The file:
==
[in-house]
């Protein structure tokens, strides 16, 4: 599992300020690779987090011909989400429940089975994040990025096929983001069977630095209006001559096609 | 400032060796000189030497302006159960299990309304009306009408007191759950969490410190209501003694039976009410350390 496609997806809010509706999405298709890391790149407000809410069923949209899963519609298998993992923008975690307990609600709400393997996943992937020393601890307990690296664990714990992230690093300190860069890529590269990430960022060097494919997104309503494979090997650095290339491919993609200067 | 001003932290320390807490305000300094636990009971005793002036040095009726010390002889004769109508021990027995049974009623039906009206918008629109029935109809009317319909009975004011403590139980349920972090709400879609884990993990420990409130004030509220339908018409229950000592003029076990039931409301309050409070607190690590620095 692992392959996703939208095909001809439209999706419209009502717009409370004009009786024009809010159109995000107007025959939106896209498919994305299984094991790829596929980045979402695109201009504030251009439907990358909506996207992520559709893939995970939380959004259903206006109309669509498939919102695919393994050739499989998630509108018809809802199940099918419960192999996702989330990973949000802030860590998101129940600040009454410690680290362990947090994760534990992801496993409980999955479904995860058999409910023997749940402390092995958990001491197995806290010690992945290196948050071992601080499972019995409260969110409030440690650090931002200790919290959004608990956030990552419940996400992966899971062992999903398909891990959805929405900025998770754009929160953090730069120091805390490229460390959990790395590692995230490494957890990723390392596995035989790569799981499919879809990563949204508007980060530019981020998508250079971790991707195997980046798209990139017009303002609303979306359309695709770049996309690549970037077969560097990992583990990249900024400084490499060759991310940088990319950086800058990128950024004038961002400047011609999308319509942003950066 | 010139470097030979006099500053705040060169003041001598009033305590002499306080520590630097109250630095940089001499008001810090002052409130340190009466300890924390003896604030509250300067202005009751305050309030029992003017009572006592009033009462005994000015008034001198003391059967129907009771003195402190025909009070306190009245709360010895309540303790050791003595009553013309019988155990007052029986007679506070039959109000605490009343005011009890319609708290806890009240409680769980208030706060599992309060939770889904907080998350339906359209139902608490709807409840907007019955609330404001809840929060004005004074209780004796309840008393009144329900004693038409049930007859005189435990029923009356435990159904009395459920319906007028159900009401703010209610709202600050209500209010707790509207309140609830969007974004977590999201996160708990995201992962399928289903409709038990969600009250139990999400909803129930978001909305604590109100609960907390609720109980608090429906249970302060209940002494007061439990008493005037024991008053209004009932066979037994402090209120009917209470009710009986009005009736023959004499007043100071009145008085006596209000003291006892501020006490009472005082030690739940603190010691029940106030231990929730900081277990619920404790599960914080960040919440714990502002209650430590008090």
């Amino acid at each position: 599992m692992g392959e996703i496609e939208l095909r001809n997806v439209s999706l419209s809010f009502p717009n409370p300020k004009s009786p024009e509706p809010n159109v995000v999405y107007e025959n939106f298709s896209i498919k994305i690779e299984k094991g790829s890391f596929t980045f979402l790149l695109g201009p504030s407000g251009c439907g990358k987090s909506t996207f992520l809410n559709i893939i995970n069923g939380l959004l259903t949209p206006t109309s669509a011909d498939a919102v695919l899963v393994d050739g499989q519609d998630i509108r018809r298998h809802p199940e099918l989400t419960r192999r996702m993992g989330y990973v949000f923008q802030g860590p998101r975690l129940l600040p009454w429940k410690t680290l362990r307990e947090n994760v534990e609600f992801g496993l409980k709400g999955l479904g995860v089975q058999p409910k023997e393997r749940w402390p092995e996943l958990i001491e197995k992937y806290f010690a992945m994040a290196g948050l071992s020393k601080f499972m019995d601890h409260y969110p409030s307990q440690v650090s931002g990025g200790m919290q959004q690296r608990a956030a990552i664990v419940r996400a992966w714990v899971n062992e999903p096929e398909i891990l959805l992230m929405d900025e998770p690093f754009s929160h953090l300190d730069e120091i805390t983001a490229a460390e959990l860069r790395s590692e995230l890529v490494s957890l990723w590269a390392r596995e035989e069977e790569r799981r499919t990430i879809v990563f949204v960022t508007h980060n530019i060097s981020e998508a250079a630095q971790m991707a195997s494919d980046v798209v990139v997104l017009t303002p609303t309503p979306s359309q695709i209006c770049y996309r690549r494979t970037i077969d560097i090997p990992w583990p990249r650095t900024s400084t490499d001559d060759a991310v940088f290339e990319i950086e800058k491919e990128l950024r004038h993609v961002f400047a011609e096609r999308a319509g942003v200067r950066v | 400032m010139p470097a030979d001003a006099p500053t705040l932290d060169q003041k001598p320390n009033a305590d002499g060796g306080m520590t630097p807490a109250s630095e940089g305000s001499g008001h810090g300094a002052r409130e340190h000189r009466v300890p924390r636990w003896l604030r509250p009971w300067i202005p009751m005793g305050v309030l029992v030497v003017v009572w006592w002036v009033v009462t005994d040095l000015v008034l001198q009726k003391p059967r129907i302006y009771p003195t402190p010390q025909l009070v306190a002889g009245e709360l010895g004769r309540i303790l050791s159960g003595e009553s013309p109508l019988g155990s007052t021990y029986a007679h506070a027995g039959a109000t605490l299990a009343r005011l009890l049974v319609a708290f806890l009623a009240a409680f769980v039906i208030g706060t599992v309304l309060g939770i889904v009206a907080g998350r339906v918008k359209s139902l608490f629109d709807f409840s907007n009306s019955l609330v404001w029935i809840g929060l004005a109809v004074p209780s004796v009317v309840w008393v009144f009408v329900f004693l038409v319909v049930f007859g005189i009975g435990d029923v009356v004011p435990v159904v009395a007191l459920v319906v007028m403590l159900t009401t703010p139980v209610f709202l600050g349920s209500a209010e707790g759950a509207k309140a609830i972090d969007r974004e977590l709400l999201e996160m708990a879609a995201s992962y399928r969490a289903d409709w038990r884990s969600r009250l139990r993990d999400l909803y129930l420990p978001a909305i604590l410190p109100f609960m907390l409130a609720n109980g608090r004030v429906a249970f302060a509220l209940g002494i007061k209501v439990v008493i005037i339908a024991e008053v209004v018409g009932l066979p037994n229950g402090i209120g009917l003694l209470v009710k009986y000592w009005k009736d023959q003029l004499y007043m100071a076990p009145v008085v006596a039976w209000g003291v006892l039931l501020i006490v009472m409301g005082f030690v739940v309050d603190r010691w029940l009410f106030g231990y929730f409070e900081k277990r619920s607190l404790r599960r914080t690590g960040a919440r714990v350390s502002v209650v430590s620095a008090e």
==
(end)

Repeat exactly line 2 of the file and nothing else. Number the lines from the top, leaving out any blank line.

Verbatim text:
């Protein structure tokens, strides 16, 4: 599992300020690779987090011909989400429940089975994040990025096929983001069977630095209006001559096609 | 400032060796000189030497302006159960299990309304009306009408007191759950969490410190209501003694039976009410350390 496609997806809010509706999405298709890391790149407000809410069923949209899963519609298998993992923008975690307990609600709400393997996943992937020393601890307990690296664990714990992230690093300190860069890529590269990430960022060097494919997104309503494979090997650095290339491919993609200067 | 001003932290320390807490305000300094636990009971005793002036040095009726010390002889004769109508021990027995049974009623039906009206918008629109029935109809009317319909009975004011403590139980349920972090709400879609884990993990420990409130004030509220339908018409229950000592003029076990039931409301309050409070607190690590620095 692992392959996703939208095909001809439209999706419209009502717009409370004009009786024009809010159109995000107007025959939106896209498919994305299984094991790829596929980045979402695109201009504030251009439907990358909506996207992520559709893939995970939380959004259903206006109309669509498939919102695919393994050739499989998630509108018809809802199940099918419960192999996702989330990973949000802030860590998101129940600040009454410690680290362990947090994760534990992801496993409980999955479904995860058999409910023997749940402390092995958990001491197995806290010690992945290196948050071992601080499972019995409260969110409030440690650090931002200790919290959004608990956030990552419940996400992966899971062992999903398909891990959805929405900025998770754009929160953090730069120091805390490229460390959990790395590692995230490494957890990723390392596995035989790569799981499919879809990563949204508007980060530019981020998508250079971790991707195997980046798209990139017009303002609303979306359309695709770049996309690549970037077969560097990992583990990249900024400084490499060759991310940088990319950086800058990128950024004038961002400047011609999308319509942003950066 | 010139470097030979006099500053705040060169003041001598009033305590002499306080520590630097109250630095940089001499008001810090002052409130340190009466300890924390003896604030509250300067202005009751305050309030029992003017009572006592009033009462005994000015008034001198003391059967129907009771003195402190025909009070306190009245709360010895309540303790050791003595009553013309019988155990007052029986007679506070039959109000605490009343005011009890319609708290806890009240409680769980208030706060599992309060939770889904907080998350339906359209139902608490709807409840907007019955609330404001809840929060004005004074209780004796309840008393009144329900004693038409049930007859005189435990029923009356435990159904009395459920319906007028159900009401703010209610709202600050209500209010707790509207309140609830969007974004977590999201996160708990995201992962399928289903409709038990969600009250139990999400909803129930978001909305604590109100609960907390609720109980608090429906249970302060209940002494007061439990008493005037024991008053209004009932066979037994402090209120009917209470009710009986009005009736023959004499007043100071009145008085006596209000003291006892501020006490009472005082030690739940603190010691029940106030231990929730900081277990619920404790599960914080960040919440714990502002209650430590008090």